November 28, 2023 at 9:24 pm #40735Phillip BeallKeymaster
OK, I must admit to being a bit perplexed by how all of this works, but the headline – The Newest Airline Climate Solution? Burying Sawdust – did catch my eye. This is another of those Wall Street Journal articles with the “gift link” that Kathy and I can provide. The article is about my employer, so after I post this I am going to go and reread it. LOL
PhillipNovember 29, 2023 at 7:00 am #40736Steven SmithParticipant
I did a google Search on the Topic of Carbon Capture and Storing of it.
I assume the Sawdust is not on the airframes themselves, rather the airline would fund sites that use the Sawdust technology as a medium to store the CO2 as it is the most cost effective solution at present.
However, this field of Co2 Capture is way outside my area of expertise 🙂
In my air force career I did work on a few airframes that used something like a Catalytic converter
to filter air outside the airframe before it was used for breathing and pressurization within the air frame.
And of course those crews also had O2 available.
Work or handling of the filters within these converters was considered Hazardous and required a Full HazMat suit.
Of course I have yet to have seen any publicity as to if North America was to manage zero CO2 emissions within the next ten years
and Asia continues to unless it’s unlimited amounts of CO2
will the Earth be in any better shape in 25 years ?
Of course that last comment leads us to a much broader discussion,
which is a whole lot of Doom and Gloom.
Steve KG5VKNovember 29, 2023 at 8:22 am #40738Phillip BeallKeymaster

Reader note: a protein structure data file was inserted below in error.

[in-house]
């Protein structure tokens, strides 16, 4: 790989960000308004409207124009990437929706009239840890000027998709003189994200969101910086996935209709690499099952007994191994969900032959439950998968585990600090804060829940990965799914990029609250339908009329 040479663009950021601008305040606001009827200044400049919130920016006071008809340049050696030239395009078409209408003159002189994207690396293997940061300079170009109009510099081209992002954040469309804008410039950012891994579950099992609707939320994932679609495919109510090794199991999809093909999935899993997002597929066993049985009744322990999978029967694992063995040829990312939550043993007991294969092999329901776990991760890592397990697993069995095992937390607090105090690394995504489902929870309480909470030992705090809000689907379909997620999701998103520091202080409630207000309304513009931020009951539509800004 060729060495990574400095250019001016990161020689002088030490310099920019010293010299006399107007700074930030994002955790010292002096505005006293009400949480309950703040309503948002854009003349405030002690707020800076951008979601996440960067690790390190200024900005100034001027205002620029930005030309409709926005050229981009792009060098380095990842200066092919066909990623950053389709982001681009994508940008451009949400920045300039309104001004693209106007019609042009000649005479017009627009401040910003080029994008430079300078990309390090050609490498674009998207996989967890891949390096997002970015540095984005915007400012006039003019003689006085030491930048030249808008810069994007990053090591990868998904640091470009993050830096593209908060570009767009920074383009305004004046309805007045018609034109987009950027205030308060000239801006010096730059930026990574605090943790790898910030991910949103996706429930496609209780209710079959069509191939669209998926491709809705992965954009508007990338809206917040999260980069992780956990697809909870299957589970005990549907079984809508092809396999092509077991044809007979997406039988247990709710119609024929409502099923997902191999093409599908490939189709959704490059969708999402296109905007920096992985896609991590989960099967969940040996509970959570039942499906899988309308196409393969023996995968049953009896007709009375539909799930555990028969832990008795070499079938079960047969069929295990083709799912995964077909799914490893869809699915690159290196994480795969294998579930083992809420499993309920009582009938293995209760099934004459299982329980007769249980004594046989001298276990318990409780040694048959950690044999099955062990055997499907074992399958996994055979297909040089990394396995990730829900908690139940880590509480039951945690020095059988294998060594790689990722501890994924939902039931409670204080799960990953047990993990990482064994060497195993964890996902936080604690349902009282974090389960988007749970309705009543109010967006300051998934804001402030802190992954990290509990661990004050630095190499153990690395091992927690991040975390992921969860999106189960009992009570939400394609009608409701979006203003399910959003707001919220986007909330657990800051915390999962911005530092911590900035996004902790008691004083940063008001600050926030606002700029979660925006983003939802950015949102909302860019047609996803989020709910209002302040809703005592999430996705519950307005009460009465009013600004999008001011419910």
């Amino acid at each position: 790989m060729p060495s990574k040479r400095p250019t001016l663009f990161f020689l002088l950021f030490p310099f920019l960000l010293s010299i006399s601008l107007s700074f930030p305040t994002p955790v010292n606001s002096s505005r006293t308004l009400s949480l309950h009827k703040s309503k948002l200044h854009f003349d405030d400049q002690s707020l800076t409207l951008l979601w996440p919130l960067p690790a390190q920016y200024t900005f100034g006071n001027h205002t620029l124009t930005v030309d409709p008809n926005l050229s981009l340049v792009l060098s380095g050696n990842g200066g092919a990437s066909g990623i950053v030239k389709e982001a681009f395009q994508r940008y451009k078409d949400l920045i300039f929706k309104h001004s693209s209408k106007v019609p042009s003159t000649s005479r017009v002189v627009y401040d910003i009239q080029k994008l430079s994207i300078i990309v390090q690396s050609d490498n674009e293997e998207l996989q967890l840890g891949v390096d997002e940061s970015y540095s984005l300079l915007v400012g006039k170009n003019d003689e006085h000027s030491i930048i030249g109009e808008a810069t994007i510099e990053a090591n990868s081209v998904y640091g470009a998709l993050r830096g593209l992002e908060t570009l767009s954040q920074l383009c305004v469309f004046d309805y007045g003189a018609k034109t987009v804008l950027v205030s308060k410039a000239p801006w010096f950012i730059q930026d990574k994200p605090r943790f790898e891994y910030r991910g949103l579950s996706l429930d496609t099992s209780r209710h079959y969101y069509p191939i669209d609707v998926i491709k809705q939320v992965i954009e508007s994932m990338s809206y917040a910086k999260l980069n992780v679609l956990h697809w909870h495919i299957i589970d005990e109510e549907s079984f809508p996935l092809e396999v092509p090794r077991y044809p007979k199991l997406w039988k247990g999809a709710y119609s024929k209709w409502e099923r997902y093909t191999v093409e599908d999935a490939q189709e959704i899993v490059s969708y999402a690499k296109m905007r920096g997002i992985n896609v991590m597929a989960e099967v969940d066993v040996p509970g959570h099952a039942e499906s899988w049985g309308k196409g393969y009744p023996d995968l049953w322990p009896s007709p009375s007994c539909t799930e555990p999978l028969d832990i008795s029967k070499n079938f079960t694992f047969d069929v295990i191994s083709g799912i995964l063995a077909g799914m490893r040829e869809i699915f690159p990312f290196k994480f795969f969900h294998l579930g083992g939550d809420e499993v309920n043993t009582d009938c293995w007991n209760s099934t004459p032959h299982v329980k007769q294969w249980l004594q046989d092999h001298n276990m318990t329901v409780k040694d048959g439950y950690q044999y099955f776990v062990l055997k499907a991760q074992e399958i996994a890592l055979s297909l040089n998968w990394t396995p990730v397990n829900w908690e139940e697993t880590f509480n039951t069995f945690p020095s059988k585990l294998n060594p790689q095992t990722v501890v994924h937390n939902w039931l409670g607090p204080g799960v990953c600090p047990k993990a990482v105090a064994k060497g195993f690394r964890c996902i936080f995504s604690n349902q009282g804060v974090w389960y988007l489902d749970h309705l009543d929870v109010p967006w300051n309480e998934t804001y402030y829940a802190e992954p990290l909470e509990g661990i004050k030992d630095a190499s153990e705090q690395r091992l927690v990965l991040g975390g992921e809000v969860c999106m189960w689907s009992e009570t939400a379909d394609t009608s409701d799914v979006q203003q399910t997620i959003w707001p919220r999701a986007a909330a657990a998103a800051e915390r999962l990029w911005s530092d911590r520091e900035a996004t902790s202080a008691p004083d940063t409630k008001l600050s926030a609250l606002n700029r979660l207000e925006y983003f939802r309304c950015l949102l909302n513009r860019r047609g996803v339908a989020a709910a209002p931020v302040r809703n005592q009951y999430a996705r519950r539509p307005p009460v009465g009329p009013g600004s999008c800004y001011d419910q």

Thanks for the follow up. The article informs the reader that AA is buying these blocks that are then buried and their carbon absorption is able to be monitored and measured. They don’t ever go anywhere near a plane.
The filters you are talking about are probably early attempts at ozone filtration. I don’t know much about the technology, but most airliners have ozone conversion, sometimes incorrectly called filtration, capability. The few that don’t these days, they may be dispatched at a different altitude to keep them out of a high-concentration ozone altitude. Here is a link to a paper that covers the topic and explains how altitude may affect ozone concentrations. For a fact FAA regulates how much ozone can be in the cabin air under 14CFR 25.832.
That is pretty far outside of my area of expertise, but because of the FAA regulations cabin ozone conversion is done by a lot of airliners. The A320 family of aircraft that I fly has ozone conversion equipment as an option and AA planes have it as I understand things. Here is a link to an article that Airbus published on cabin air quality. A lot of work has been done on the topic in the last few years. Again, carbon generation and reduction versus ozone and cabin air quality; two totally different subjects, but there is an intersection to the the degree that aircraft in general and airliners specifically are all getting a lot of attention with respect to both these days.
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